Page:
Health Benefits of Baking Ingredients
The Nutrivore philosophy appreciates the inherent nutritional value of foods, without labeling any food as good or bad. By extension, no singular food choice is a bad one, and Nutrivore fully embraces treats, cultural foods, and food traditions, without derision. Not every food you eat needs to be the pinnacle of nutrient density—your diet can meet your nutritional needs while including some low nutrient-density, quality-of-life foods.
Added sugars are defined as sugars and syrups that are added to foods during processing or preparation, including sugars and syrups added at the table. And, science shows that it’s important to keep our added sugar intake below 10% of our caloric intake. The scientific rationale for this 10% threshold comes from links to rise in obesity due to increased caloric intake, links to dental caries, links to nutrient deficiencies (through displacement of more nutrient-dense foods), and, most compelling, links to cardiovascular disease. A huge 2014 study showed that consuming 10 to 24.9% of calories from added sugars increased cardiovascular disease risk by 30%, and consuming 25% or more of calories from added sugar increased cardiovascular disease risk by 2.75 times! But, note that staying below the 10% of calories from added sugars threshold doesn’t have any clear detriment to our health, so there’s absolutely room in a healthy diet for some sugar! And, note, this is looking at added sugars, not carbohydrates in general or sugars that come from whole foods like fruit. In fact, eating about 300 grams of whole fruit daily reduces all-cause mortality risk by about 10%!
The healthiest and most nutrient-dense sugar options to use are molasses, maple syrup and sugar, and honey.
In addition, some baking ingredients can be health-promoting! Take chocolate, for example. Dark chocolate (>70% cocoa) contains many beneficial nutrients! A 1-ounce serving is an excellent source of copper and manganese; a good source of fiber, iron, magnesium, and vitamin E; and also contains some zinc, selenium, phosphorus, and vitamins B1, B2, B3, B5, B6, B7 and K. The most important nutrient that chocolate contains though is its very high concentration of phytonutrients with antioxidant activity—including flavonoids, epicatechin, procyanidins, and catechin. In fact, chocolate contains even more flavonoids than wine and tea and a mere one-ounce serving of dark chocolate contains more than the daily amount of polyphenols associated with diverse health benefits!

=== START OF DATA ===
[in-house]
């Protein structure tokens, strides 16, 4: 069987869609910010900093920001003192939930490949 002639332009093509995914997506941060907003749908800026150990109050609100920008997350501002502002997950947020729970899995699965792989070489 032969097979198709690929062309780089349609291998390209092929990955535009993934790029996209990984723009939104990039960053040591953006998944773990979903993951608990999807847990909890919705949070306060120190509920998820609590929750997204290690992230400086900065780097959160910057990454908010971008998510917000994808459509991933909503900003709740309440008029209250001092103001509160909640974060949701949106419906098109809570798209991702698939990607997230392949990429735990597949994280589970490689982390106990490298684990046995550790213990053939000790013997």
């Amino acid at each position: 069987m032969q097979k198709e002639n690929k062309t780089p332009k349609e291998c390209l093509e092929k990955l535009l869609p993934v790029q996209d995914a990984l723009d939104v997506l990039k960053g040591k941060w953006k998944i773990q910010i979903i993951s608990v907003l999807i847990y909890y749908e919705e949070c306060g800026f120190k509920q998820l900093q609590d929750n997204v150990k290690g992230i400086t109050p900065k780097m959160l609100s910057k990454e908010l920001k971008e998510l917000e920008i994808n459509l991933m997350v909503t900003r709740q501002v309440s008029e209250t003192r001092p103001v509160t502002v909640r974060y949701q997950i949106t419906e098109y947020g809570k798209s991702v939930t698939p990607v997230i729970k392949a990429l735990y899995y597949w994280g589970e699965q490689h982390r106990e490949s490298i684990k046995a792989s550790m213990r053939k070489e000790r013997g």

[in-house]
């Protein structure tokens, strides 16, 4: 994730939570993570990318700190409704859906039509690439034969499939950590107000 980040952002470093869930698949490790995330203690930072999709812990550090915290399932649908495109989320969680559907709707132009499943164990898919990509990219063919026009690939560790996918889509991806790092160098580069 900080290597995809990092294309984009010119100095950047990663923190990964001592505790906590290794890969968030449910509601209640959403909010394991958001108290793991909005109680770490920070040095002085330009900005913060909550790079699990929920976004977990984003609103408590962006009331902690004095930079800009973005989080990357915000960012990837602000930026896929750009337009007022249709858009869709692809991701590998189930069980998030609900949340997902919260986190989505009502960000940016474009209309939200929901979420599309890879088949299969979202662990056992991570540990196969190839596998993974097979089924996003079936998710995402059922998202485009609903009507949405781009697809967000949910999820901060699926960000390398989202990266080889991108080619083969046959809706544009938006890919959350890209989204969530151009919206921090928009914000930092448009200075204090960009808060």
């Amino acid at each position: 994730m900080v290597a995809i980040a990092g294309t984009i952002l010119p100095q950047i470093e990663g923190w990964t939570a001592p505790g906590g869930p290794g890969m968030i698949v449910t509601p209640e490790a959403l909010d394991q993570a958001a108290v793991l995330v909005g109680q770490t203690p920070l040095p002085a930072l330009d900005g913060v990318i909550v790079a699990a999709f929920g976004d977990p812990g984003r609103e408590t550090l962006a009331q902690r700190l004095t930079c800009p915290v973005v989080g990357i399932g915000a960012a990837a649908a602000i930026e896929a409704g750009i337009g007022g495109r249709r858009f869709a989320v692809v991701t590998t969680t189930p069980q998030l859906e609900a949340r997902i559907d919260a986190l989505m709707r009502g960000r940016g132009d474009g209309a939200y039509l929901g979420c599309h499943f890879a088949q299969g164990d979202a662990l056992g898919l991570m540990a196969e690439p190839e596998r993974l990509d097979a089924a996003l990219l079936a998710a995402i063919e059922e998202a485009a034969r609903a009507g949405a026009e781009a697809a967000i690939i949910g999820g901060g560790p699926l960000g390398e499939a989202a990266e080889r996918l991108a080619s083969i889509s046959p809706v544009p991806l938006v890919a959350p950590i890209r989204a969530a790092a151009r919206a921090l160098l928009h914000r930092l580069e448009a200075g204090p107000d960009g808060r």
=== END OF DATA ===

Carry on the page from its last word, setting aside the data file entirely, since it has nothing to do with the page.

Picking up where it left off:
Research has also shown that cacao has aspirin-like effects, antidiabetic effects, helps reduce parameters of stress, supports maintenance of a healthy body weight, improves cognitive performance, reduces stroke risk, and may even have anticancer properties. Other studies have shown that dark chocolate offers a reduced risk of developing heart disease and provides other beneficial vascular health properties.
A 2017 meta-analysis of prospective cohort studies found a 10% reduced risk of developing heart disease and a 16% reduced risk for stroke among people who ate the most chocolate vs. the least. A Cochrane systematic review from 2017 found that flavonol-rich chocolate and cocoa products can cause a small but significant reduction (2 mmHg) in blood pressure among healthy adults, and a slightly greater reduction in systolic blood pressure (4 mmHg) among people with hypertension. These protective effects of chocolate may be due to its phytonutrient content and its stearic acid (which has been shown to help reduce diastolic blood pressure)! And, a meta-analysis of prospective studies found that people eating moderate amounts of chocolate (less than seven servings per week) had a 14% lower risk of developing heart failure, compared to people eating no chocolate. However, eating 10 servings a week was associated with slightly higher risk (a 7% increase, compared to no chocolate), suggesting more isn’t always better!
The same 2017 meta-analysis above also found that chocolate intake was associated with a reduced risk of developing diabetes (18% lower for those with the highest intake of chocolate), but the greatest risk reduction occurred at two servings per week (25% lower risk), with no protective effects occurring above six servings per week. Other human studies have shown that consumption of flavanol-rich chocolate leads to greater insulin sensitivity, lower blood sugar response, and lower insulin response, while in vitro experiments have shown that chocolate polyphenols can alter glucose metabolism, inhibit glucose absorption in the intestine, and even regenerate pancreatic beta-cells—giving us some plausible mechanisms for chocolate’s anti-diabetic effects. But, it’s possible that the greater sugar and energy intake associated with very high chocolate consumption could offset some of those protective effects, explaining why higher chocolate intake doesn’t seem as helpful for diabetes as it does for other conditions—at least in observational studies.
Clinical trials have produced some promising findings on chocolate’s ability to help us maintain a healthy body weight, too. A meta-analysis of randomized clinical trials—35 in total—found that studies that included at least 30 grams per day of chocolate, for a length of four to eight weeks, led to a significant reduction in body weight and BMI among participants.
All in all, about an ounce per day seems to be the sweet spot (hyuck) for the highest magnitude health benefits.
Examples of Baking Ingredients
- cacao and cocoa powder
- chocolate chips
- flour (wheat and gluten-free)
- dried fruit
- maple syrup
- olive oil
- coconut oil
- corn starch
- tapioca starch
- backing powder
- baking soda
Nutrients in Baking Ingredients
Expand to see all scientific references for this article.
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